Does collaboration pay in agricultural supply chain? An empirical approach

Stella Despoudi, Grammatoula Papaioannou, Samir Dani, George Saridakis

Research output: Contribution to journalArticle

Abstract

This paper examines the effect of different types of collaboration on the level of Postharvest Food Losses (PHFL) and
the proportion of low-quality peaches produced using a unique data-set of Greek peach producers. Quantile regression
techniques are adopted to estimate the effects at different points of the conditional distribution of our variables of interest. The findings of this study suggest that high levels of collaboration between producers and cooperatives are associated with both low levels of PHFL and a low proportion of low-quality peaches. We also find that specific types of collaboration, such as ‘goal congruence’, can play a significant role in reducing PHFL and improving the quality of peach production at the extremes of the distribution. Important policy implications regarding collaborative practices and systems that can be implemented to reduce PHFL and boost a producer’s performance together with sustainability credentials are drawn from this study.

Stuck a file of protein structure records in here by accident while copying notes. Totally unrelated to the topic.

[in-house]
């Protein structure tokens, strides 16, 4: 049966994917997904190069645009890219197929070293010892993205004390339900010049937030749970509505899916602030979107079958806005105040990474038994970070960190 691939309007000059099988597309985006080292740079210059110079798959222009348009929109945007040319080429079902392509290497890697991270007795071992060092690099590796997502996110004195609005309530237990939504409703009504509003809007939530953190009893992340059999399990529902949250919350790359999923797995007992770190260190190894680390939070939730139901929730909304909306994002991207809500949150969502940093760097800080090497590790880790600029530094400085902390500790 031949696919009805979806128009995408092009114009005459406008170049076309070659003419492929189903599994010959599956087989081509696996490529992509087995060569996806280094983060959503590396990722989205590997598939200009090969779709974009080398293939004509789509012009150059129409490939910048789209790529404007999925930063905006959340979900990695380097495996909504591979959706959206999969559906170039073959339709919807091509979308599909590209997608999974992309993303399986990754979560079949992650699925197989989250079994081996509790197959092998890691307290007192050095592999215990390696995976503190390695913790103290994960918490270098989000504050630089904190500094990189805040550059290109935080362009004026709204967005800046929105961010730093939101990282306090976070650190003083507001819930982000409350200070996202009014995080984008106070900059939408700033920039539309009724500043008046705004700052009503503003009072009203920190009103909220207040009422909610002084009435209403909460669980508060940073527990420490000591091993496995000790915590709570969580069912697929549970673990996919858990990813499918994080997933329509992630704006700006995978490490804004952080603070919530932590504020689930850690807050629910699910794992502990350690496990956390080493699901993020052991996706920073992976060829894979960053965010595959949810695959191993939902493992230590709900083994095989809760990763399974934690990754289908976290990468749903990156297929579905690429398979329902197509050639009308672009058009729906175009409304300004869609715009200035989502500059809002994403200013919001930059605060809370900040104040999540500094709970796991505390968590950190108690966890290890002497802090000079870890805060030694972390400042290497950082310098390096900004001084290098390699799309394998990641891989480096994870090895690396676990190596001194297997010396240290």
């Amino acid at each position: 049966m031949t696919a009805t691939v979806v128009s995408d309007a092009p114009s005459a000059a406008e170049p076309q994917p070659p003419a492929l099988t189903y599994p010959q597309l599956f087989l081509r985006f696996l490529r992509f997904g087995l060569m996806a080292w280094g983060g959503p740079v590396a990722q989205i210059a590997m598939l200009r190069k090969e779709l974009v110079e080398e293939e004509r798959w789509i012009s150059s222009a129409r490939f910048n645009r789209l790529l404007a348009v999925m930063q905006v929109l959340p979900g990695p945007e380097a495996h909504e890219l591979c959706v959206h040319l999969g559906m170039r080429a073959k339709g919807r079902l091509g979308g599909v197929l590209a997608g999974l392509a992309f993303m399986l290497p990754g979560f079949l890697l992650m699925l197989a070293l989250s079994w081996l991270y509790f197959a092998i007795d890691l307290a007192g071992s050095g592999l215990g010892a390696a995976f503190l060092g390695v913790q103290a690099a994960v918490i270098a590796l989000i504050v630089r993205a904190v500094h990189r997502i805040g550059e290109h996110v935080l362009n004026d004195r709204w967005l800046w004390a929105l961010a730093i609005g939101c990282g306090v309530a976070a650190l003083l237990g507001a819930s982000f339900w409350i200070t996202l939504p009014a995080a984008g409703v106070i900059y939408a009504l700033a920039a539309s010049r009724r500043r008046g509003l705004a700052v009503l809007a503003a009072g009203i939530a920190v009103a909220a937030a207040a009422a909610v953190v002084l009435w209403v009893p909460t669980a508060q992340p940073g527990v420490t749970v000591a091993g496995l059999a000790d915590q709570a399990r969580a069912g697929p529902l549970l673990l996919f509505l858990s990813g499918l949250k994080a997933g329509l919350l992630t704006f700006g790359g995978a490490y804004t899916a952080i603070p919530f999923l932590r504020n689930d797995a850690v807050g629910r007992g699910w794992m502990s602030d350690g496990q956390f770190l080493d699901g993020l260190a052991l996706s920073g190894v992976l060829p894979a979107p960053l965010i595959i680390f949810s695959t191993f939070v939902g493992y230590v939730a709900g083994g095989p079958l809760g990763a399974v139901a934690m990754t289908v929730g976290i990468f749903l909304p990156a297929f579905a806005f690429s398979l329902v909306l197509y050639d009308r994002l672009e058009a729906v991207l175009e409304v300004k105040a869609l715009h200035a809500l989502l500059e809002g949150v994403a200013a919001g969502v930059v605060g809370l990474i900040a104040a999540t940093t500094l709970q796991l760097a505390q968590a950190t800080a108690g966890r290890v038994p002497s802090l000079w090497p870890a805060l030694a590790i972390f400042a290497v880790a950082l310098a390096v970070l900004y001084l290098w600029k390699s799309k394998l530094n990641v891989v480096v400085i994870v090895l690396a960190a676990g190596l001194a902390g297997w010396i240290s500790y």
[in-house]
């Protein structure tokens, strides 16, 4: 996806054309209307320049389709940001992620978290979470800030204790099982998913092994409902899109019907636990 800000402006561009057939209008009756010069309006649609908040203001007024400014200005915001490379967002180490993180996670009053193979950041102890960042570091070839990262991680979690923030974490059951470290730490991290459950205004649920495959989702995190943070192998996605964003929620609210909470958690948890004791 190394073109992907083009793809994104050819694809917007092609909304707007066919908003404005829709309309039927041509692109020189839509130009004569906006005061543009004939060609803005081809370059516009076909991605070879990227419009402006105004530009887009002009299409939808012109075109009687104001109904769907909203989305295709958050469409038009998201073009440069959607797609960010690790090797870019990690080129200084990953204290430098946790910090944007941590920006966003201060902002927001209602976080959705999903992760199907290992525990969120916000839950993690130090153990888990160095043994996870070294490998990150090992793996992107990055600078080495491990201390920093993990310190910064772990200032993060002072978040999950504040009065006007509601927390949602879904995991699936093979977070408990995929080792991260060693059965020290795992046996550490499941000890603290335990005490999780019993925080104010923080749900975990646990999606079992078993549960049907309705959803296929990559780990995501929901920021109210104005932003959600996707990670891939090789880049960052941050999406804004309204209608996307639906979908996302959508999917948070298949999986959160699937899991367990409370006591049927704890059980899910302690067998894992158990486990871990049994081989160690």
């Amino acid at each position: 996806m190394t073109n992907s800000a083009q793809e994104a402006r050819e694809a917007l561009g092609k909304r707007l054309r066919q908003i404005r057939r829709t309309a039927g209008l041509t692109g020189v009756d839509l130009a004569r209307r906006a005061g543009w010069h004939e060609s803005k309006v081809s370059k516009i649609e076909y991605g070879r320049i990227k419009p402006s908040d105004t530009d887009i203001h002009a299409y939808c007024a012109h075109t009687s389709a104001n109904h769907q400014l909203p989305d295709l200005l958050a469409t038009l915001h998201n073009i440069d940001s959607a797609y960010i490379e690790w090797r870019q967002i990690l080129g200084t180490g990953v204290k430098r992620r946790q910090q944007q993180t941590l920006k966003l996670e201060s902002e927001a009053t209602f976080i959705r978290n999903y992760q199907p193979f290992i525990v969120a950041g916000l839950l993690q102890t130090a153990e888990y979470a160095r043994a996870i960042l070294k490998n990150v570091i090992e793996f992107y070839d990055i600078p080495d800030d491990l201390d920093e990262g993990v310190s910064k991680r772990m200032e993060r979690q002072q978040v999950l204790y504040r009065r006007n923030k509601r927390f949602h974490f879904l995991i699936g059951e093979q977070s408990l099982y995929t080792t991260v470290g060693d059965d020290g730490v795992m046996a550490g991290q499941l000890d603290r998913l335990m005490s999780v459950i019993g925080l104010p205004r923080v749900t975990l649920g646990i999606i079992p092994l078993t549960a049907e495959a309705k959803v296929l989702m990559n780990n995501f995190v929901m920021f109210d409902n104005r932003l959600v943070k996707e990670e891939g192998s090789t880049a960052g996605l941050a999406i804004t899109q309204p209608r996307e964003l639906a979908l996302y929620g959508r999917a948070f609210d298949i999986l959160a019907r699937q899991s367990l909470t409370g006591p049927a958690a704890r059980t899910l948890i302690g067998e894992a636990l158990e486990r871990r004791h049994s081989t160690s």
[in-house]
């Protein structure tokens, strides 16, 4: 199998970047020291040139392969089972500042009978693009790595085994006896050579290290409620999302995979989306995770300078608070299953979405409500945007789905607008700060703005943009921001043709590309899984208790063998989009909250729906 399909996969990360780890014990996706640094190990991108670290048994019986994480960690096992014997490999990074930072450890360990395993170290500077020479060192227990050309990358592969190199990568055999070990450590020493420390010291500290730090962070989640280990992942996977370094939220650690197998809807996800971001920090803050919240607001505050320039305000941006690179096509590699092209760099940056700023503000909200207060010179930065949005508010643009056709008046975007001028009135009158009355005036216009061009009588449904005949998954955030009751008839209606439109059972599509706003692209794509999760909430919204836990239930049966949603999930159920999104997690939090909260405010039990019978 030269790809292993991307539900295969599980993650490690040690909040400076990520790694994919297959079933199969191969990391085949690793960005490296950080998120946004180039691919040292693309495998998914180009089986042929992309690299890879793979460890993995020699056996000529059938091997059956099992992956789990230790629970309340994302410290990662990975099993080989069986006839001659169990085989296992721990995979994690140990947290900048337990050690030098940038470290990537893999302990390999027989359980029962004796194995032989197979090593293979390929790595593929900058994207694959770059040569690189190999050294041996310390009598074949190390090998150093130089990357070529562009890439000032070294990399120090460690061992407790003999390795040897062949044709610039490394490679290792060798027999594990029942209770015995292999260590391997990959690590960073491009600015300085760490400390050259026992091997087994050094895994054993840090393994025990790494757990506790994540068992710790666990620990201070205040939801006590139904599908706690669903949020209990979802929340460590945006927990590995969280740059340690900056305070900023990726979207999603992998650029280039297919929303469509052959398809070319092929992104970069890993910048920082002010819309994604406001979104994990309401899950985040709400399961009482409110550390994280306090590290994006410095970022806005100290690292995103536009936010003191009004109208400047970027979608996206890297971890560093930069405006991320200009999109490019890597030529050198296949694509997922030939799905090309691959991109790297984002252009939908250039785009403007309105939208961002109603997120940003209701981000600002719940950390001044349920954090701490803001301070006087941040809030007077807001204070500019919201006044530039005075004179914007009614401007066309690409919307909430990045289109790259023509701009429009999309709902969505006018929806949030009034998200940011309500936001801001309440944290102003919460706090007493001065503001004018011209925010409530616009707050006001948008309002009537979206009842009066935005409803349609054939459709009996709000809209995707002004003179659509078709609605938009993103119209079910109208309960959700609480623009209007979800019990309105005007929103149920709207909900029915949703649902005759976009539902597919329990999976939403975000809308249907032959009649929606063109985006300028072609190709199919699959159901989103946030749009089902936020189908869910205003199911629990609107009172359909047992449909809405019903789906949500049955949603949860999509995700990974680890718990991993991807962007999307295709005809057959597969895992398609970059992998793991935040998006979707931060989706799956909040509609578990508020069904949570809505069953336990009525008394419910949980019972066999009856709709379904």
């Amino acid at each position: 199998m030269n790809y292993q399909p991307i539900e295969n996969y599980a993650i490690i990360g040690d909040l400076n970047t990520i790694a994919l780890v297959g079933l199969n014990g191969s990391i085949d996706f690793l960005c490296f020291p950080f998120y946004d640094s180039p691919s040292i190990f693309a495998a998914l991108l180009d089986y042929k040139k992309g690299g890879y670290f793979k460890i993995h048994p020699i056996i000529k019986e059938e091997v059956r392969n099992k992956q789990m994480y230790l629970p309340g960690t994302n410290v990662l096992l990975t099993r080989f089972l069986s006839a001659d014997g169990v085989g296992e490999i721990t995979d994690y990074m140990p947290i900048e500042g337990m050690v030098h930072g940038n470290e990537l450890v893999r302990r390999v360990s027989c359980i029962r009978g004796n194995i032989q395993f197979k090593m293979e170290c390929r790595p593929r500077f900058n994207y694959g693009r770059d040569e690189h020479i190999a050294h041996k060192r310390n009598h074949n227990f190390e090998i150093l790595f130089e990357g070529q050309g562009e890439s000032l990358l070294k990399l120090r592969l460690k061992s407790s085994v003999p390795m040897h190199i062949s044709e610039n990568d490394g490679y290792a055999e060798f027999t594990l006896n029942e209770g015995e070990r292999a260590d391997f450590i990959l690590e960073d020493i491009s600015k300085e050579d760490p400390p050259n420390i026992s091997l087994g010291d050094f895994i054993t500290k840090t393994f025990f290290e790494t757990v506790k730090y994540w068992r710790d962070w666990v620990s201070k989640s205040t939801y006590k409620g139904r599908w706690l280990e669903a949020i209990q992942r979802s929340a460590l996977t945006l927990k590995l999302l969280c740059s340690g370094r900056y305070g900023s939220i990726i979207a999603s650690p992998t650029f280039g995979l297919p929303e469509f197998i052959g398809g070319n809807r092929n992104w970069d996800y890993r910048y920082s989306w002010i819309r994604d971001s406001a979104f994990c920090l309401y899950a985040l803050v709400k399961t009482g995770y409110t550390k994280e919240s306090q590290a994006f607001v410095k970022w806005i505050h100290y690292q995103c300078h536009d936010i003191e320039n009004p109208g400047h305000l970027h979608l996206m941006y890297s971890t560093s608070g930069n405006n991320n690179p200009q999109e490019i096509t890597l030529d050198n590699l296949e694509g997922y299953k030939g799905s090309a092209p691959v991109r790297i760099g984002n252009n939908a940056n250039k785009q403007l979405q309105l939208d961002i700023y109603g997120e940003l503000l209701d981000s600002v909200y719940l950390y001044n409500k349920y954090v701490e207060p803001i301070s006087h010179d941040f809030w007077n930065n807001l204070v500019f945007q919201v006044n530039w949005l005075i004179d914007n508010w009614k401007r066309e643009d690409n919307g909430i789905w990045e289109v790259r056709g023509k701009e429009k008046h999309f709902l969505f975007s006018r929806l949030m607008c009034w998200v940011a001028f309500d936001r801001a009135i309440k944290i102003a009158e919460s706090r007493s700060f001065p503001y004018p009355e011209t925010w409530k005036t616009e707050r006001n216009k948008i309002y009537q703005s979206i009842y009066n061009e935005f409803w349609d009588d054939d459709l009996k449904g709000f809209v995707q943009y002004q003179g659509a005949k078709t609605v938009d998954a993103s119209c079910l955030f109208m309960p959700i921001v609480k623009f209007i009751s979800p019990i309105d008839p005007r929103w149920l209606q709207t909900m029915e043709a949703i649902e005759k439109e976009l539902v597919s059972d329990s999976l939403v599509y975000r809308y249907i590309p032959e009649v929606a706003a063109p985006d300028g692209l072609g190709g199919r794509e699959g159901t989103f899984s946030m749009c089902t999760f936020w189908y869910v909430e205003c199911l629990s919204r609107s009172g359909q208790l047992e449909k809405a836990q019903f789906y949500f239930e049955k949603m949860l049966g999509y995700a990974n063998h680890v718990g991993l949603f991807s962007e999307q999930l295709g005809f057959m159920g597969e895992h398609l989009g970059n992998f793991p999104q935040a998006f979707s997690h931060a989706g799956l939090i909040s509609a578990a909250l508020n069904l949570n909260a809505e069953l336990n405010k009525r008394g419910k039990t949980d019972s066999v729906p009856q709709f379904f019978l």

Original languageEnglish
Pages (from-to)4396-4417
JournalInternational Journal of Production Research
Volume56
Issue number13
Early online date5 Mar 2018
DOIs
Publication statusE-pub ahead of print - 5 Mar 2018

Bibliographical note

This is an Accepted Manuscript of an article published by Taylor & Francis Group in International Journal of Production Research on 5 Mar 2018, available online at: http://www.tandfonline.com/10.1080/00207543.2018.1440654

Fingerprint Dive into the research topics of 'Does collaboration pay in agricultural supply chain? An empirical approach'. Together they form a unique fingerprint.

Cite this